What is hemeralopia?
Hemeralopia is commonly known as “day blindness”. More specifically, it is characterized by decreased visual acuity (sharpness of vision) when in the presence of bright light. If severe enough, some people will exhibit the tendency to avoid brightly lit areas. This behavior is known as photoaversion. As can be imagined, this condition can be detrimental to a person’s psychological, social, and even physical health.
Pronounced HEM-ER-UH-LOH-PEE-UH, the word hemeralopia is of Greek origin: hemera=day + alaos=blind + ops=eye. This is a bit of an ambiguous term, because in many foreign countries and in older English texts, the word means the exact physiological opposite, or “seeing in the day” aka “night blindness.” Hemeralopia is also known as night sight, day blindness, cone degeneration, hemeranopia, hemeralopsia, and hemerlopia.
Most often due to some type of dysfunction in the cone cells of the retina, whether from degeneration or absence of cones, is often a congenital disorder, but may be caused by other factors.
Some diseases that may bring on hemeralopia are hereditary X-linked retinoschisis, choroideremia, blue-cone monochromatism, and rod monochromatism(the last two are forms of color blindness). Other common types of color blindness often have hemeralopia as an associated condition or symptom, as both are most often caused by cone dysfunction.
Certain anticonvulsant medications, including troxidone(trimethadione), can cause hemeralopia.
It is common in albinos due the excessive glare caused by lack of pigmentation in the iris and choroid.
Cataracts can be a contributing factor because lens clouding disperses the light improperly before it reaches the retina.
Hemeralopia is occasionally a symptom of Cohen syndrome, a rare genetic condition.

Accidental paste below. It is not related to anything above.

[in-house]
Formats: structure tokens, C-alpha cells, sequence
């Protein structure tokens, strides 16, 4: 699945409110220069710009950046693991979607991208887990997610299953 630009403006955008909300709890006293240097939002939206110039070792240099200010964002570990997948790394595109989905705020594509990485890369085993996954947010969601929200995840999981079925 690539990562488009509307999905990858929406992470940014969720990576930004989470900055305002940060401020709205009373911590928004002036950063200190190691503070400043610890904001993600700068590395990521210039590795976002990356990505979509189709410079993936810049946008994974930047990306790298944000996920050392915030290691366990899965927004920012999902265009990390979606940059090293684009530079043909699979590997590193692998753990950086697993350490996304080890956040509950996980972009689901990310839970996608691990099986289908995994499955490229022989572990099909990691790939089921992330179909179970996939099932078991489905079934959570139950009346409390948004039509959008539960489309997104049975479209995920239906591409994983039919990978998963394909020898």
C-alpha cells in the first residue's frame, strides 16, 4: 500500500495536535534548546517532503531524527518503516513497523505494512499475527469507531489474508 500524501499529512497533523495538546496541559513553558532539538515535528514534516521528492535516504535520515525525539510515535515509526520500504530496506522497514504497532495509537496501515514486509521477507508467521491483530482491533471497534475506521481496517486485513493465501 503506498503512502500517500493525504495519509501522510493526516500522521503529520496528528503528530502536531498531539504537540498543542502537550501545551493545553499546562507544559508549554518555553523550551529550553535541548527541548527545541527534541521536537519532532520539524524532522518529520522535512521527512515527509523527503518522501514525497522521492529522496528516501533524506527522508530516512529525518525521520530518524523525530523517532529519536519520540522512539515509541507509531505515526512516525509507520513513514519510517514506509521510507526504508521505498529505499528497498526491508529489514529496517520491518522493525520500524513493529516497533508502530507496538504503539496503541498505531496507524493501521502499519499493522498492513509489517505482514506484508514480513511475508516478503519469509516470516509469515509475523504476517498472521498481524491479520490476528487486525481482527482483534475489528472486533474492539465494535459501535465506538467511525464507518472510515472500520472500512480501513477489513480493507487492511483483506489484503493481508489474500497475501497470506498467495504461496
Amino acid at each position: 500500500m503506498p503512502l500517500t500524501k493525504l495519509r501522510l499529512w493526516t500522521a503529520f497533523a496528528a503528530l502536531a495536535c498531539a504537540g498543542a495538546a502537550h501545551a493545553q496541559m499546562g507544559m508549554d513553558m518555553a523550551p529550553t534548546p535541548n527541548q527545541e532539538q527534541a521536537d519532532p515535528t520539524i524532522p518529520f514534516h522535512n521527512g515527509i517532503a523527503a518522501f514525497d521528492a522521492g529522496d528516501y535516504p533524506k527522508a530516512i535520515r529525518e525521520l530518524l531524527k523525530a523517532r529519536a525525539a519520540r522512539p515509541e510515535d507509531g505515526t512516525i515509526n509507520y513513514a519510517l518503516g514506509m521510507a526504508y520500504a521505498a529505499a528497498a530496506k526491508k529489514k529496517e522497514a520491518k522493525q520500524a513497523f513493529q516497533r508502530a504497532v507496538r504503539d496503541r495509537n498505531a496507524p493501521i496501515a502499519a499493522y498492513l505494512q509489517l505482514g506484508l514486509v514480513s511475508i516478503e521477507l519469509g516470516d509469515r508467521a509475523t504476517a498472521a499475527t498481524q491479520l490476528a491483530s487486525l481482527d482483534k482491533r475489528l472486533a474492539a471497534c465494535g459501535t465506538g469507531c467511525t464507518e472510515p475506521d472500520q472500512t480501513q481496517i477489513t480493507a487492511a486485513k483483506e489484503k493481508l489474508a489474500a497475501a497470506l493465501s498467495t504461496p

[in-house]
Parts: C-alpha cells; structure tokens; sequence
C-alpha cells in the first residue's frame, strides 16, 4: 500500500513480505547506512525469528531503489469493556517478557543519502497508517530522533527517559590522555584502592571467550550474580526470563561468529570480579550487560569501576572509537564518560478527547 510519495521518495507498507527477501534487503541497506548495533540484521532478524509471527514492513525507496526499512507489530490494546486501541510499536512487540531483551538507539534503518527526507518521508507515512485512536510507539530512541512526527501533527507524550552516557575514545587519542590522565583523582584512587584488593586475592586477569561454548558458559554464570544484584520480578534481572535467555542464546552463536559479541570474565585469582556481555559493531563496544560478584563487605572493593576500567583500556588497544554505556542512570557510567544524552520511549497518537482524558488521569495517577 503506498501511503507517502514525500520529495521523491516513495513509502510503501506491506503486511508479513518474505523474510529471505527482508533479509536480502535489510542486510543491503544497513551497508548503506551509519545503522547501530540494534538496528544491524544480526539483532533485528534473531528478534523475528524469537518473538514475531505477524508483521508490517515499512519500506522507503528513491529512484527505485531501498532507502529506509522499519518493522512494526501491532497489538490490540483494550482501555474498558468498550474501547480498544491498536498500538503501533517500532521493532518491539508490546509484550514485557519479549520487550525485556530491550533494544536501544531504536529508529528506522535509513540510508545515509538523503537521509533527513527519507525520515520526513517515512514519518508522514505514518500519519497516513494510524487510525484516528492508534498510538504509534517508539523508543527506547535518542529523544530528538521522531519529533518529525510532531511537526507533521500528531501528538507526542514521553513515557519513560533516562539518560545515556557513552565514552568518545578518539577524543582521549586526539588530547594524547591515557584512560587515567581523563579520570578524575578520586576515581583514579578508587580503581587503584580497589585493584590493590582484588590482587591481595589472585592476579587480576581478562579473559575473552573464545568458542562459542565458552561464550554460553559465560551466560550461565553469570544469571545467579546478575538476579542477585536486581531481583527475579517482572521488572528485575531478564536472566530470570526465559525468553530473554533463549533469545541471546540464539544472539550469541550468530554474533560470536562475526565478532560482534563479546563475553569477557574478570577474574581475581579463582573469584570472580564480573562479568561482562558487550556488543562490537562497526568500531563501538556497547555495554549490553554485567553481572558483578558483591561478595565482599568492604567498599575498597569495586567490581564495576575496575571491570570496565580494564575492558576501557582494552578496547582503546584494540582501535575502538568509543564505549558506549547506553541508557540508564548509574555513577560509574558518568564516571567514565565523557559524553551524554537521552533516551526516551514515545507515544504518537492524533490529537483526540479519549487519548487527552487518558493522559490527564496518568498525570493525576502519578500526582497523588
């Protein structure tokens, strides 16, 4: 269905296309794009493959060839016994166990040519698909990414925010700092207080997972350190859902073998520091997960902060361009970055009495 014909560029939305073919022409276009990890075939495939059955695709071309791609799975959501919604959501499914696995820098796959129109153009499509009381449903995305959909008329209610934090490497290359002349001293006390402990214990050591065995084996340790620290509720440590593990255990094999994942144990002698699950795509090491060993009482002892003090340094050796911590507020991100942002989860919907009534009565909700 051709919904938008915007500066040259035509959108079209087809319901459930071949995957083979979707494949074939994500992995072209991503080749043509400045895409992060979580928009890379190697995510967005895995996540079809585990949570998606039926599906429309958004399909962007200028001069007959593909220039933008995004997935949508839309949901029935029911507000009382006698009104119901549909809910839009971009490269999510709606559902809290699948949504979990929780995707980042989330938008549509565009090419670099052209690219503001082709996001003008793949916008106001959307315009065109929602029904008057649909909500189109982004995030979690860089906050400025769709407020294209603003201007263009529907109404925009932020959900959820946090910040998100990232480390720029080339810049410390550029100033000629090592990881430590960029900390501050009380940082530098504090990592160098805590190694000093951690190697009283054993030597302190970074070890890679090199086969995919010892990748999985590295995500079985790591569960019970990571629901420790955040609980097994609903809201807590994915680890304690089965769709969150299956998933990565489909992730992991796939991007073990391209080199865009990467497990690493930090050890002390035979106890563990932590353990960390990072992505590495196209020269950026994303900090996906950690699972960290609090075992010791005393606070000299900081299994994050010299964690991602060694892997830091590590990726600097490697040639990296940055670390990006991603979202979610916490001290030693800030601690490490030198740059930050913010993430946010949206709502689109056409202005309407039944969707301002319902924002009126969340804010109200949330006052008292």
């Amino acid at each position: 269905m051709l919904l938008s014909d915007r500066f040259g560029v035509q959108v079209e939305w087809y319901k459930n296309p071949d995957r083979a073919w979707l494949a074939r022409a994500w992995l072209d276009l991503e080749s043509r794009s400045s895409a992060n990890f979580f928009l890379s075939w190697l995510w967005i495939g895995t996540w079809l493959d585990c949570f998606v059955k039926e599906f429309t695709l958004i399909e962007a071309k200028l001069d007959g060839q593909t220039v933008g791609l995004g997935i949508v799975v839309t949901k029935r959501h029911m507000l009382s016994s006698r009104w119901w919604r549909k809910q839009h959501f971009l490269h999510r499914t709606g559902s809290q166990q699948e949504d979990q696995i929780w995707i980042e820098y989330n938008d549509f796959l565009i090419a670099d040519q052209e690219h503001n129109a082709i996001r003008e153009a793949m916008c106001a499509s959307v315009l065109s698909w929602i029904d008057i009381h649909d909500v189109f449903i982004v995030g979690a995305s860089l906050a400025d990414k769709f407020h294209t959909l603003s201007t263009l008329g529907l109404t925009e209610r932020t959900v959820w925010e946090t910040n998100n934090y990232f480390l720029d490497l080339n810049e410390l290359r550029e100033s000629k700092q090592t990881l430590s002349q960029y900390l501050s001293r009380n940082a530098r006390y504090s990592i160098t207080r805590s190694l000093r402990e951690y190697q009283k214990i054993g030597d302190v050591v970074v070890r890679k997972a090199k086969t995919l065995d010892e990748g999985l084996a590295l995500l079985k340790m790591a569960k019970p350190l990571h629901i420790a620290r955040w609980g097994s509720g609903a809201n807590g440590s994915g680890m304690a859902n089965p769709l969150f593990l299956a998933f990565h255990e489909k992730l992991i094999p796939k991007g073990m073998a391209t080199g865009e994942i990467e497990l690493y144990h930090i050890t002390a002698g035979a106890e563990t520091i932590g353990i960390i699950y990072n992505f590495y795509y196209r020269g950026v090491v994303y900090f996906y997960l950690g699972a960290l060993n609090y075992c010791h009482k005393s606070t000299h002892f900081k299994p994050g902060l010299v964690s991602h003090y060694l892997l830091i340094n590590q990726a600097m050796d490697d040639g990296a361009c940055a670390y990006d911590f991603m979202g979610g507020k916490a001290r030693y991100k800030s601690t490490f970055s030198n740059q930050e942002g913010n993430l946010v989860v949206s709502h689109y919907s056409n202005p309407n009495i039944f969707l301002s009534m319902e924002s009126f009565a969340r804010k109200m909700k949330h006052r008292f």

In cases where the condition is idiopathic, the cause may be exposure to prolonged periods of darkness, overall malnutrition, or improper nutrition to the retina caused by some other biological factor.
Although no conventional Western treatment is known, there are some alternative treatments that may provide relief or even a cure.
Bilberry extract, particularly from the skin of a bilberry, has been shown to significantly improve hemeralopia.
Occasionally, when the cause is unknown, patients are given progressively lighter-tinted sunglasses to wear which can help improve the tolerance to light over time.
Vitamin A, riboflavin, and nicotinic acid used in combination with each other may help improve this condition. Interesting enough, even though hemeralopia is thought to be a dysfunction of the cone cells, vitamin A is used in the synthesis of rhodopsin, a chromoprotein found in the rods of the retina.
Homeopathic dilutions of troxidone(trimethadione), the same drug that has hemeralopia as a side effect, can have a curative effect for the condition.
Other “alternative” treatments may be effective in treating this condition, including acupuncture, classical homeopathy, Reiki, flower/gem essences, and other holistic treatments.